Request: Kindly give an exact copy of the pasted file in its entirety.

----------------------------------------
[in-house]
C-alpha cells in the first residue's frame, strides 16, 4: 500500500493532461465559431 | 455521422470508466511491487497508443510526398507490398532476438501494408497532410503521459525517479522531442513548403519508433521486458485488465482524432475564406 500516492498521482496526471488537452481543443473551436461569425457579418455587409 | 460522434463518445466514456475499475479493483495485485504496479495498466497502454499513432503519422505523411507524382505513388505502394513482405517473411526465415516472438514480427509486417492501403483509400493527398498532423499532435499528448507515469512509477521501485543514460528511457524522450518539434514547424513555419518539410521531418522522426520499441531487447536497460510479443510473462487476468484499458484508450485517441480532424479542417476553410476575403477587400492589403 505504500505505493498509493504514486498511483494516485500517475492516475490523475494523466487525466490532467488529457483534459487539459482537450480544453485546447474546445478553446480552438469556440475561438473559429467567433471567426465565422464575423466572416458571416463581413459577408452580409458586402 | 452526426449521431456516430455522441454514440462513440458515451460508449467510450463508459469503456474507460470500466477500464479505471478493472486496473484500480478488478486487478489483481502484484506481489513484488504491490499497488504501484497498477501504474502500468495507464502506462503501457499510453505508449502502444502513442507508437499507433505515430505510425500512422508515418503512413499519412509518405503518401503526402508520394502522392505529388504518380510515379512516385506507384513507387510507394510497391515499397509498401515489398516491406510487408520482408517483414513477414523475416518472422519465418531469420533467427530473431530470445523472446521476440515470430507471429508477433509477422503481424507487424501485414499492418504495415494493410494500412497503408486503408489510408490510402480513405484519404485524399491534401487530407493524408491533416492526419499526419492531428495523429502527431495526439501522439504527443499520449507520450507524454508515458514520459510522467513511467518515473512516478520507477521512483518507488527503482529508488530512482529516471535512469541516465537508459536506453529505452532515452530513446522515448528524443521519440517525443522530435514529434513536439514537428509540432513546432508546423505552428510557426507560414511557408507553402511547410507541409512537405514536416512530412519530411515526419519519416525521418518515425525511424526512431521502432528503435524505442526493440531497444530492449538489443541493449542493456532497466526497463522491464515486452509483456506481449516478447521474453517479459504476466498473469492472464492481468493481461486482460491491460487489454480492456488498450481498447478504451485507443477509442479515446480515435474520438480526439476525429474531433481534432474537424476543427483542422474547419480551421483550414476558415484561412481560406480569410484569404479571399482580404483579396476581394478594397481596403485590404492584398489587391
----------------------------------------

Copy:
[in-house]
C-alpha cells in the first residue's frame, strides 16, 4: 500500500493532461465559431 | 455521422470508466511491487497508443510526398507490398532476438501494408497532410503521459525517479522531442513548403519508433521486458485488465482524432475564406 500516492498521482496526471488537452481543443473551436461569425457579418455587409 | 460522434463518445466514456475499475479493483495485485504496479495498466497502454499513432503519422505523411507524382505513388505502394513482405517473411526465415516472438514480427509486417492501403483509400493527398498532423499532435499528448507515469512509477521501485543514460528511457524522450518539434514547424513555419518539410521531418522522426520499441531487447536497460510479443510473462487476468484499458484508450485517441480532424479542417476553410476575403477587400492589403 505504500505505493498509493504514486498511483494516485500517475492516475490523475494523466487525466490532467488529457483534459487539459482537450480544453485546447474546445478553446480552438469556440475561438473559429467567433471567426465565422464575423466572416458571416463581413459577408452580409458586402 | 452526426449521431456516430455522441454514440462513440458515451460508449467510450463508459469503456474507460470500466477500464479505471478493472486496473484500480478488478486487478489483481502484484506481489513484488504491490499497488504501484497498477501504474502500468495507464502506462503501457499510453505508449502502444502513442507508437499507433505515430505510425500512422508515418503512413499519412509518405503518401503526402508520394502522392505529388504518380510515379512516385506507384513507387510507394510497391515499397509498401515489398516491406510487408520482408517483414513477414523475416518472422519465418531469420533467427530473431530470445523472446521476440515470430507471429508477433509477422503481424507487424501485414499492418504495415494493410494500412497503408486503408489510408490510402480513405484519404485524399491534401487530407493524408491533416492526419499526419492531428495523429502527431495526439501522439504527443499520449507520450507524454508515458514520459510522467513511467518515473512516478520507477521512483518507488527503482529508488530512482529516471535512469541516465537508459536506453529505452532515452530513446522515448528524443521519440517525443522530435514529434513536439514537428509540432513546432508546423505552428510557426507560414511557408507553402511547410507541409512537405514536416512530412519530411515526419519519416525521418518515425525511424526512431521502432528503435524505442526493440531497444530492449538489443541493449542493456532497466526497463522491464515486452509483456506481449516478447521474453517479459504476466498473469492472464492481468493481461486482460491491460487489454480492456488498450481498447478504451485507443477509442479515446480515435474520438480526439476525429474531433481534432474537424476543427483542422474547419480551421483550414476558415484561412481560406480569410484569404479571399482580404483579396476581394478594397481596403485590404492584398489587391